The spiritual journey is not to be played out on the grand public stage. The journey is for you, with God. The journey is one which is to help you grow in relationship with God, the Father, through his son, Jesus Christ. There is no need to go around seeking pity or adoration for the sacrifices you are making. If you are growing in relationship with God, your life will show it to those around you naturally. You will be transformed by God and your actions will reflect it as your relationship with God changes and grows.
This is all the public display you need to make. People will see a change in you and they will be more inclined to ask you about your journey than if you just tried to look all pious and righteous in their company. This is not how Jesus acted. Jesus was as natural in his interactions with others as any man could ever be, and people responded by the thousands to his teachings.
Imagine if we all sought to be closer to God; to put our trust solely in the one who gave us life and sent his son to die for us. Imagine if we set our face towards heaven, the place of true treasures, greater than anything we can find here on earth, and let God reward us with new life in him. Imagine how the world would respond to a great spiritual awakening led by people moved in the Spirit of God.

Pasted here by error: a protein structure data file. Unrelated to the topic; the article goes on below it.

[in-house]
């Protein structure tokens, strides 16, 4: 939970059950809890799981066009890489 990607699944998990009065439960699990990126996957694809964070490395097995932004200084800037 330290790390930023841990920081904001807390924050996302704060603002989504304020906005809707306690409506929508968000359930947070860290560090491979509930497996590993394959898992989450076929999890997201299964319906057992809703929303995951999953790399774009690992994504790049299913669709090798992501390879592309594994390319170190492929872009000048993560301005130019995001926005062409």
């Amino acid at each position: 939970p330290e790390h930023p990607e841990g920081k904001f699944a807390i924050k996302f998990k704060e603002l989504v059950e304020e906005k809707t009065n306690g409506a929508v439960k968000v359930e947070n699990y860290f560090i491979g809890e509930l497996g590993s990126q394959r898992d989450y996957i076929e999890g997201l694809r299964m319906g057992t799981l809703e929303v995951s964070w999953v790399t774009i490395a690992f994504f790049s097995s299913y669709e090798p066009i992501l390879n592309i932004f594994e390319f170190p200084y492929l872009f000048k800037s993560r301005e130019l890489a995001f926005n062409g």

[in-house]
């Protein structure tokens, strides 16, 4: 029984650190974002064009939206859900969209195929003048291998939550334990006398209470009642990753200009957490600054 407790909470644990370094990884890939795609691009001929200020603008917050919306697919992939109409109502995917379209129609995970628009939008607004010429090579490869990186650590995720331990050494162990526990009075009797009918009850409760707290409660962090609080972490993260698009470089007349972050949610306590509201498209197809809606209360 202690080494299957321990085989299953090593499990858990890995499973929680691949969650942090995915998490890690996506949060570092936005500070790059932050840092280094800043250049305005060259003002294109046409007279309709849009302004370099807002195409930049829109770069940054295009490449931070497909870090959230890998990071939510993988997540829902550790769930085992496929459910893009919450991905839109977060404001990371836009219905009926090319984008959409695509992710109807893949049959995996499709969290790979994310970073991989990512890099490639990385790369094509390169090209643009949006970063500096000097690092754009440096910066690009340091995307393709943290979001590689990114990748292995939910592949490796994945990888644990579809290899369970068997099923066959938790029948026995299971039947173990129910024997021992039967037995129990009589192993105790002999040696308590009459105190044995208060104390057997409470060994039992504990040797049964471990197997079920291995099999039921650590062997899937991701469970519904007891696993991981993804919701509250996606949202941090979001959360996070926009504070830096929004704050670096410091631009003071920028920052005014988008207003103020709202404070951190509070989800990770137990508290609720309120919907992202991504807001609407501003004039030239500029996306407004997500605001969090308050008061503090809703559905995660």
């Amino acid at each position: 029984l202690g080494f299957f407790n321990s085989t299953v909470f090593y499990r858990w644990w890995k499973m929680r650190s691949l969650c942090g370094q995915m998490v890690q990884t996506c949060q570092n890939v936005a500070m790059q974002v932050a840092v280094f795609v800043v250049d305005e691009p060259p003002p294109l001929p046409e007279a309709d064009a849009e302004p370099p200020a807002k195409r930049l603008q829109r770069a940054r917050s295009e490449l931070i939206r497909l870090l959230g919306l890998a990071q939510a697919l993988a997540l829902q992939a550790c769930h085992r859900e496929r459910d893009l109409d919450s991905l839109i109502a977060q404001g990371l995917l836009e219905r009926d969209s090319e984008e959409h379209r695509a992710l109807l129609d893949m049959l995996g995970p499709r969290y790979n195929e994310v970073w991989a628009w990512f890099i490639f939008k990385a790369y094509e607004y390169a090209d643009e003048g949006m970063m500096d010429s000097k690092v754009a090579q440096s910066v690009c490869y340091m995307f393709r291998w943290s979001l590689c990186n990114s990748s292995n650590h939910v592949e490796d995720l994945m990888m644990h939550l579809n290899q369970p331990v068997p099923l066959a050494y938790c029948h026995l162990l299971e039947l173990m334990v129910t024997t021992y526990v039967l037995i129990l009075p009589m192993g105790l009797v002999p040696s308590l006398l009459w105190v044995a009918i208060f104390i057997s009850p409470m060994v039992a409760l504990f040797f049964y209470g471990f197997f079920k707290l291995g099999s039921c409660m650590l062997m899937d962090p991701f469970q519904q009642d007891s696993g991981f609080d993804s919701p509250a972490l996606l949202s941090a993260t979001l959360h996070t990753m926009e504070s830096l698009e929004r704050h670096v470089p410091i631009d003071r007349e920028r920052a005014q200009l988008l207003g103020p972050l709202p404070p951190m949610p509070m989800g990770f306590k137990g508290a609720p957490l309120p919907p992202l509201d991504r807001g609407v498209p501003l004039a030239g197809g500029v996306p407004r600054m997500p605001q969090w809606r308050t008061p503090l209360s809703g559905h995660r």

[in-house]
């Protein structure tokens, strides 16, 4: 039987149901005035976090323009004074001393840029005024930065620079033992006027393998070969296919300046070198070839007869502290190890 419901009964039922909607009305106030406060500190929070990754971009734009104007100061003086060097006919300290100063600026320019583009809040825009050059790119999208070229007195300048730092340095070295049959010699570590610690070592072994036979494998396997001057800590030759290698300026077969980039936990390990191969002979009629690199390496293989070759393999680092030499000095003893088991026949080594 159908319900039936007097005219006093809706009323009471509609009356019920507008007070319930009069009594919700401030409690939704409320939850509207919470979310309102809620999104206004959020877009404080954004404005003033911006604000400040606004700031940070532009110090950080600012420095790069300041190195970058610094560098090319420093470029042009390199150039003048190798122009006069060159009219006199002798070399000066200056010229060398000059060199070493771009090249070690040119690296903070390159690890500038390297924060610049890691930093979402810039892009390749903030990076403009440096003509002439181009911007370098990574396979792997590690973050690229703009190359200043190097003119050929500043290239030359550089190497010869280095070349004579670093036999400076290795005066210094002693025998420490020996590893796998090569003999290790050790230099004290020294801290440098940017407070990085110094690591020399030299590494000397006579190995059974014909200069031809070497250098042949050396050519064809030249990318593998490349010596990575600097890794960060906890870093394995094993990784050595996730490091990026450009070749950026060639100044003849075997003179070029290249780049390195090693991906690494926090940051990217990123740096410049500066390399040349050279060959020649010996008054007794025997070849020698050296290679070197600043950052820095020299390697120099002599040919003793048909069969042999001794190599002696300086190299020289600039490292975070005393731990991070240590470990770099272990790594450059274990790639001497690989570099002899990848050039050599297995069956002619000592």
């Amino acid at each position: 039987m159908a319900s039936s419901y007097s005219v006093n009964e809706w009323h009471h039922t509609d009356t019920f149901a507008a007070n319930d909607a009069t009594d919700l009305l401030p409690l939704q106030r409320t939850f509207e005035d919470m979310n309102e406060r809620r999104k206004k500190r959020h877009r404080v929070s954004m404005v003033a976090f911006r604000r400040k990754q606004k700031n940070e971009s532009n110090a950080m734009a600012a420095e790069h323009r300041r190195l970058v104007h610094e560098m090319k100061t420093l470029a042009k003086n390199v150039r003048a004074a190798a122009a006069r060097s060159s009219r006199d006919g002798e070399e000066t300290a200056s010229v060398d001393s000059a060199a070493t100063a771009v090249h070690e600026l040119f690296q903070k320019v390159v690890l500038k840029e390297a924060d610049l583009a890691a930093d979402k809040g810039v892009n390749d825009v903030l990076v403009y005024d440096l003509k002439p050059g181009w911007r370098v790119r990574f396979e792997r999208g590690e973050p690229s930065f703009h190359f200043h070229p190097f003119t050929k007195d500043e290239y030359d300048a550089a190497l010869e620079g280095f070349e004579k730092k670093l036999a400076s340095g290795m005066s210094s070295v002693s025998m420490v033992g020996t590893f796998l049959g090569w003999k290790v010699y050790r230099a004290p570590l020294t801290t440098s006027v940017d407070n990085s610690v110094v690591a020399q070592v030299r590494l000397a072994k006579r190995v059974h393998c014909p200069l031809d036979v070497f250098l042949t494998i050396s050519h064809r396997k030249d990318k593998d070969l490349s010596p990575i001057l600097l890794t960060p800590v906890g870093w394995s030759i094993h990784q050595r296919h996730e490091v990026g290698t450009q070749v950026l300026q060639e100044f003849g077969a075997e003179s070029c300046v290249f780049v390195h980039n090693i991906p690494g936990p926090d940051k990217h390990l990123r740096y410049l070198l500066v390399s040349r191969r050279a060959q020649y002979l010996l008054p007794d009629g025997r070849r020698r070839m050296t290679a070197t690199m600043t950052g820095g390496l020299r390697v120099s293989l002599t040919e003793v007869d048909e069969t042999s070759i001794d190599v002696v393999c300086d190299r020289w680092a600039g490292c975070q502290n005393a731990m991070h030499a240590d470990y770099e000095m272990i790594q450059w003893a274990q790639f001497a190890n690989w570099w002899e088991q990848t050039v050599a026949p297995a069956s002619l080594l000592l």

What are we doing? We are starting a journey. A journey to live and grow with the one who gave his life for us so that we may know the way to gain eternal life. A journey that will change the way we look at our own lives and the lives of those in the world around us.
It’s not an easy journey. It’s a scary journey because it means we are giving up control to God. We are letting God move and direct us in the way we should be. It may mean giving up some things we hold dear in our lives, some of our treasures we love so much, but the reward! The reward is greater than anything we can buy. Besides, it’s already been bought by Jesus Christ on our behalf.